In the first part of the exclusive GamesIndustry.biz interview with Labour MP Tom Watson - the founder of Facebook support group Gamers' Voice - he talked about what such a movement might be able to achieve, as well as the progress made on getting PEGI ratings into law.
Here, in part two, he talks about the role of games in education, how the BBC might play a part in the industry moving forwards, and how parents should approach the subject of their kids playing games.
Q: With your vocal support of the games industry and being a gamer yourself, how do your parliamentary colleagues view you?
Tom Watson MP: Most of them think I'm a nutcase if I'm being honest with you. They think I'm slightly eccentric; although there are a few of them that are secret gamers and we occasionally have Guitar Hero nights but they've told me I'm not allowed to name them on camera because they'll get murdered in their local paper, which is a bit of a shame.
And the sensible ones know that they've got a lot of constituents for whom games are a really big deal in their lives. They're listening, I think, and their opinion is shifting.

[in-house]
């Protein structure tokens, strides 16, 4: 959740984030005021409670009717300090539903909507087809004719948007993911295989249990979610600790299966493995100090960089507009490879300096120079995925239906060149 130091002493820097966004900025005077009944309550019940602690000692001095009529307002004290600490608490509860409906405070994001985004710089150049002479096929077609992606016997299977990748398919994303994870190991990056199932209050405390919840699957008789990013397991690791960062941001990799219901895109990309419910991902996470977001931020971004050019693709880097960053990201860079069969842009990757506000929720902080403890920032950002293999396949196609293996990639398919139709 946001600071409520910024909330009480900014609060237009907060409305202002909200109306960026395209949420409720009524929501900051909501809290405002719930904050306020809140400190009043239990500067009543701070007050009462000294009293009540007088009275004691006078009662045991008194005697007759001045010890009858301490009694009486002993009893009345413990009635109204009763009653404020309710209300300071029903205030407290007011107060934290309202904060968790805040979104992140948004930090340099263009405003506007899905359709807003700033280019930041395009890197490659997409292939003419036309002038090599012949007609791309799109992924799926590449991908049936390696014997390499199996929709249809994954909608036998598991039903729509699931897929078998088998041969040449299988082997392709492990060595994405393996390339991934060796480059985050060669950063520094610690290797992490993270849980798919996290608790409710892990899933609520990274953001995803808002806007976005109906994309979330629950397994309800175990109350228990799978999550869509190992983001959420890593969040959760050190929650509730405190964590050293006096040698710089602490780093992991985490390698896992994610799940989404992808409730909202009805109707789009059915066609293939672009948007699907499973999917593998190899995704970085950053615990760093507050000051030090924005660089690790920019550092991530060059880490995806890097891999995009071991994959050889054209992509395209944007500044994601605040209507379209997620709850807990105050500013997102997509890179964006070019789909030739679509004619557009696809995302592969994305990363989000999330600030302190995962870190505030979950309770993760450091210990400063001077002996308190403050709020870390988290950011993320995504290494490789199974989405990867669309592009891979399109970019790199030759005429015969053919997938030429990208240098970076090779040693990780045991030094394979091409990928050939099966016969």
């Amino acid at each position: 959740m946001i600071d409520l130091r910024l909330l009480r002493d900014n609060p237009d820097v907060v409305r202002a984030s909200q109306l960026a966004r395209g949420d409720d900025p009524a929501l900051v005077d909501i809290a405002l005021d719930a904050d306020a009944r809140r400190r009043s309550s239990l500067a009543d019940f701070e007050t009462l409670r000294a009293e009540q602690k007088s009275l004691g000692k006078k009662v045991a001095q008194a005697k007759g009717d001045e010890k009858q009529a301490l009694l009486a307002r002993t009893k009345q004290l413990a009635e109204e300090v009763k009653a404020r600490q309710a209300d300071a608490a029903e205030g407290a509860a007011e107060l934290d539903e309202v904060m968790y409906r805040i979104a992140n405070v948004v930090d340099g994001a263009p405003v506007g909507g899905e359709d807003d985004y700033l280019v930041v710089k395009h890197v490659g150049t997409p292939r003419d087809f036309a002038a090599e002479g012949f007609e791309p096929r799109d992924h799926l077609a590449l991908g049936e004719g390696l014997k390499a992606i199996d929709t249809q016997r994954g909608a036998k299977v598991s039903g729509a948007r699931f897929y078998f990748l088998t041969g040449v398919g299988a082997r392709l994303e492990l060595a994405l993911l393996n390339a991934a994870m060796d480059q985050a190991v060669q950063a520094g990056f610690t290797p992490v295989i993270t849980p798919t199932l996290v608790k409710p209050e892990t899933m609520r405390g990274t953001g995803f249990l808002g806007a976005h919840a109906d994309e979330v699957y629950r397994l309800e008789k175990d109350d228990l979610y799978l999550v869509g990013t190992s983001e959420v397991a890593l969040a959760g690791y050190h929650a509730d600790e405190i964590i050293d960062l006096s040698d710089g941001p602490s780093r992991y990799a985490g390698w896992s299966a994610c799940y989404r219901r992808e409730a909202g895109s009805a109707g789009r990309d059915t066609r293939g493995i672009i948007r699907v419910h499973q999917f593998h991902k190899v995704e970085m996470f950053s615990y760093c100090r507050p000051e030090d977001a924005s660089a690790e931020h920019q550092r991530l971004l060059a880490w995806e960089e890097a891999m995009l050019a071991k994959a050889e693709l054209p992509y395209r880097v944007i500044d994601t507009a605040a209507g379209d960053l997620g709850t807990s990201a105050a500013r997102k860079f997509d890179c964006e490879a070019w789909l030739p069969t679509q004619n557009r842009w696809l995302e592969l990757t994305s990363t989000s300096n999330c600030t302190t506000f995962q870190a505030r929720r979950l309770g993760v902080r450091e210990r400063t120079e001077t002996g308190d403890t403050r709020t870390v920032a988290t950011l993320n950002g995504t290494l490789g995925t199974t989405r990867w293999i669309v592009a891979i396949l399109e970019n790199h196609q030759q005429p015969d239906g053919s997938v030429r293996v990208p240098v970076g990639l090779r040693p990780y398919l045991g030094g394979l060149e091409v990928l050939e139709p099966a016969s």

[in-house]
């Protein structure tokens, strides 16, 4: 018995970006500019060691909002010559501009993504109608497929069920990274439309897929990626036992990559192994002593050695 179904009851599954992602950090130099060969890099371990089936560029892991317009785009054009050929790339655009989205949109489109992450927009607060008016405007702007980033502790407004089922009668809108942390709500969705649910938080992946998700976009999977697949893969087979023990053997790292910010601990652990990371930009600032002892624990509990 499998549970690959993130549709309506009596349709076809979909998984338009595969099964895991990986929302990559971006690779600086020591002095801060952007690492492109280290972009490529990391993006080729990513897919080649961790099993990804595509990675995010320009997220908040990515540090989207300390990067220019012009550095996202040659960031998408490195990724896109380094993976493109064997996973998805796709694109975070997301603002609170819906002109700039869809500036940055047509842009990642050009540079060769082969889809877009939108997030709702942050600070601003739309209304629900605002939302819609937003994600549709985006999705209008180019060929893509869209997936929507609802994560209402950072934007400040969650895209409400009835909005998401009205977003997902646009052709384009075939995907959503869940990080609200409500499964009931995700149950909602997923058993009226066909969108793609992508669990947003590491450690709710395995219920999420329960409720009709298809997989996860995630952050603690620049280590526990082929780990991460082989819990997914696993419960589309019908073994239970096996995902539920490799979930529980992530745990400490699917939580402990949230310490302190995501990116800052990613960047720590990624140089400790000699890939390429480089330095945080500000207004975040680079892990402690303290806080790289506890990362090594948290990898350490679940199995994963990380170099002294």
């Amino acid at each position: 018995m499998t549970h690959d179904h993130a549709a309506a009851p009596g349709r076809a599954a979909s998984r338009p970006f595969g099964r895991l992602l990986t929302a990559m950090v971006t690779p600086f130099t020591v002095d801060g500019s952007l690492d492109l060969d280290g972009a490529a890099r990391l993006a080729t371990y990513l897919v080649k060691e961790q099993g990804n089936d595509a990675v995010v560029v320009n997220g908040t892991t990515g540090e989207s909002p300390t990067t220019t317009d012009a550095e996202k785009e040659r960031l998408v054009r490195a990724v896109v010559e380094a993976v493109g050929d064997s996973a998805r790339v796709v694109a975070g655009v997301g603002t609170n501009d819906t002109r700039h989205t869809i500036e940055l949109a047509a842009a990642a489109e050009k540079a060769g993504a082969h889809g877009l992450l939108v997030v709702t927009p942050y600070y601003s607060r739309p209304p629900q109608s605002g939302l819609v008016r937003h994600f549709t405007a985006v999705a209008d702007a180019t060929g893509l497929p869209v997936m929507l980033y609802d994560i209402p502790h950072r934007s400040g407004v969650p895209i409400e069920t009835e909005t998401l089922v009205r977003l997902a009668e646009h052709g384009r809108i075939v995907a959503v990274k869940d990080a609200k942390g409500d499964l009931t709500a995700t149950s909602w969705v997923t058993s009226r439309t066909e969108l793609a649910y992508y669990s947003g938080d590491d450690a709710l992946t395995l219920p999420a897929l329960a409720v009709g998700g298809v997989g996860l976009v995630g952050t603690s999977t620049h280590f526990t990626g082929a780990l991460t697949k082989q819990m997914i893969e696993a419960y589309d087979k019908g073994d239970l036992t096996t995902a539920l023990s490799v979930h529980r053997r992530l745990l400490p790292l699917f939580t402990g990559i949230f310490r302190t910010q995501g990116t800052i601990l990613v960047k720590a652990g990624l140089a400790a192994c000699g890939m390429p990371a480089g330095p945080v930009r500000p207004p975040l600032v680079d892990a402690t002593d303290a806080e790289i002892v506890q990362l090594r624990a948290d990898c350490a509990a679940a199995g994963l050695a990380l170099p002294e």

Q: That's part of the problem, isn't it? What a sad state of affairs when ministers and MPs feel that playing videogames is something to keep secret, almost something to be ashamed of.
Tom Watson MP: Yeah. You know, when I was first elected in 2001, you suddenly appear in 'Who's Who'. It asked for recreations and I put 'PlayStation 2' as my recreation, which actually at the time it was, and was ridiculed in half a dozen diary columns and a load of MPs said it as well.
It's actually recognition that games are just part of our lives now, they're not trivial they're just what people do to amuse themselves and get some kind of enjoyment.
Q: Precisely. And people of a certain generation might be baffled by the technology, might not understand it, but kids just get on with it, they consume media and information through many different forms of technology. You've spoken previously about the role games and gaming technology can play in learning and education - if you look at education at the moment and school leavers, the level of people leaving with even pass grades in maths and English is not good enough. My feeling is teaching methods are increasingly anachronistic and videogames could play a role in that.